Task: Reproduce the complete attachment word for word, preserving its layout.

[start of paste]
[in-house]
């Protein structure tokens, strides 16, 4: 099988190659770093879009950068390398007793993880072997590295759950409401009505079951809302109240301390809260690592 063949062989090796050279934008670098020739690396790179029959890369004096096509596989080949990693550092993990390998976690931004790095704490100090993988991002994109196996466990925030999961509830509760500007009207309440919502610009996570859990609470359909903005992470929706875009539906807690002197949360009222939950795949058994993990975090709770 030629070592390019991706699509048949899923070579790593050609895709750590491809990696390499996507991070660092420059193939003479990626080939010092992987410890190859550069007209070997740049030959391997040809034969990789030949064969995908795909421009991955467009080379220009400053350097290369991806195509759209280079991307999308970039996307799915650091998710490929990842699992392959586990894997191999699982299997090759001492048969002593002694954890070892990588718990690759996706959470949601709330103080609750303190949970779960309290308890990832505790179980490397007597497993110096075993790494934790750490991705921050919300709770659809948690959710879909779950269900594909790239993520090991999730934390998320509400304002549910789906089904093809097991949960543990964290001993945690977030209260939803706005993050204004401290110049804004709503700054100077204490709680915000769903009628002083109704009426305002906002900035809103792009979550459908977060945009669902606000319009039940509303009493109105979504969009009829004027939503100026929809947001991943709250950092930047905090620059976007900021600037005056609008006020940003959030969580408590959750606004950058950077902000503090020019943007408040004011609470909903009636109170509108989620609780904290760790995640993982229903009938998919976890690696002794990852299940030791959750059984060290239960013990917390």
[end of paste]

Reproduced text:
[in-house]
């Protein structure tokens, strides 16, 4: 099988190659770093879009950068390398007793993880072997590295759950409401009505079951809302109240301390809260690592 063949062989090796050279934008670098020739690396790179029959890369004096096509596989080949990693550092993990390998976690931004790095704490100090993988991002994109196996466990925030999961509830509760500007009207309440919502610009996570859990609470359909903005992470929706875009539906807690002197949360009222939950795949058994993990975090709770 030629070592390019991706699509048949899923070579790593050609895709750590491809990696390499996507991070660092420059193939003479990626080939010092992987410890190859550069007209070997740049030959391997040809034969990789030949064969995908795909421009991955467009080379220009400053350097290369991806195509759209280079991307999308970039996307799915650091998710490929990842699992392959586990894997191999699982299997090759001492048969002593002694954890070892990588718990690759996706959470949601709330103080609750303190949970779960309290308890990832505790179980490397007597497993110096075993790494934790750490991705921050919300709770659809948690959710879909779950269900594909790239993520090991999730934390998320509400304002549910789906089904093809097991949960543990964290001993945690977030209260939803706005993050204004401290110049804004709503700054100077204490709680915000769903009628002083109704009426305002906002900035809103792009979550459908977060945009669902606000319009039940509303009493109105979504969009009829004027939503100026929809947001991943709250950092930047905090620059976007900021600037005056609008006020940003959030969580408590959750606004950058950077902000503090020019943007408040004011609470909903009636109170509108989620609780904290760790995640993982229903009938998919976890690696002794990852299940030791959750059984060290239960013990917390």